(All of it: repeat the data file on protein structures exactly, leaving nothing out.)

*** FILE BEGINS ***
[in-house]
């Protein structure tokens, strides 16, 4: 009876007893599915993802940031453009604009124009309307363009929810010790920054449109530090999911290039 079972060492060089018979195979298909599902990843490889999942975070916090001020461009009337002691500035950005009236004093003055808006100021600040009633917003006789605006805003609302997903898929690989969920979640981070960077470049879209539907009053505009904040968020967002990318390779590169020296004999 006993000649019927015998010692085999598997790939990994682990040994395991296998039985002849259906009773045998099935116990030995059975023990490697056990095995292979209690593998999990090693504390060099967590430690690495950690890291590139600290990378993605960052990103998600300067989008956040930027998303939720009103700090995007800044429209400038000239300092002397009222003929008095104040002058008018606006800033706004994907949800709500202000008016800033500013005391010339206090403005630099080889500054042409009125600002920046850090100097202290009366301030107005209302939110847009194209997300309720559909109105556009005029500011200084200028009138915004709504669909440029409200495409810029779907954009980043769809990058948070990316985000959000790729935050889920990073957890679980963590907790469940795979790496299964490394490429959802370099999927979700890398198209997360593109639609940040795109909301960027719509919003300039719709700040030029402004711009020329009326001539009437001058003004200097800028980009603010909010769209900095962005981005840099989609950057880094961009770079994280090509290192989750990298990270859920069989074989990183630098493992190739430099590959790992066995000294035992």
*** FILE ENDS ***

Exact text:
[in-house]
């Protein structure tokens, strides 16, 4: 009876007893599915993802940031453009604009124009309307363009929810010790920054449109530090999911290039 079972060492060089018979195979298909599902990843490889999942975070916090001020461009009337002691500035950005009236004093003055808006100021600040009633917003006789605006805003609302997903898929690989969920979640981070960077470049879209539907009053505009904040968020967002990318390779590169020296004999 006993000649019927015998010692085999598997790939990994682990040994395991296998039985002849259906009773045998099935116990030995059975023990490697056990095995292979209690593998999990090693504390060099967590430690690495950690890291590139600290990378993605960052990103998600300067989008956040930027998303939720009103700090995007800044429209400038000239300092002397009222003929008095104040002058008018606006800033706004994907949800709500202000008016800033500013005391010339206090403005630099080889500054042409009125600002920046850090100097202290009366301030107005209302939110847009194209997300309720559909109105556009005029500011200084200028009138915004709504669909440029409200495409810029779907954009980043769809990058948070990316985000959000790729935050889920990073957890679980963590907790469940795979790496299964490394490429959802370099999927979700890398198209997360593109639609940040795109909301960027719509919003300039719709700040030029402004711009020329009326001539009437001058003004200097800028980009603010909010769209900095962005981005840099989609950057880094961009770079994280090509290192989750990298990270859920069989074989990183630098493992190739430099590959790992066995000294035992």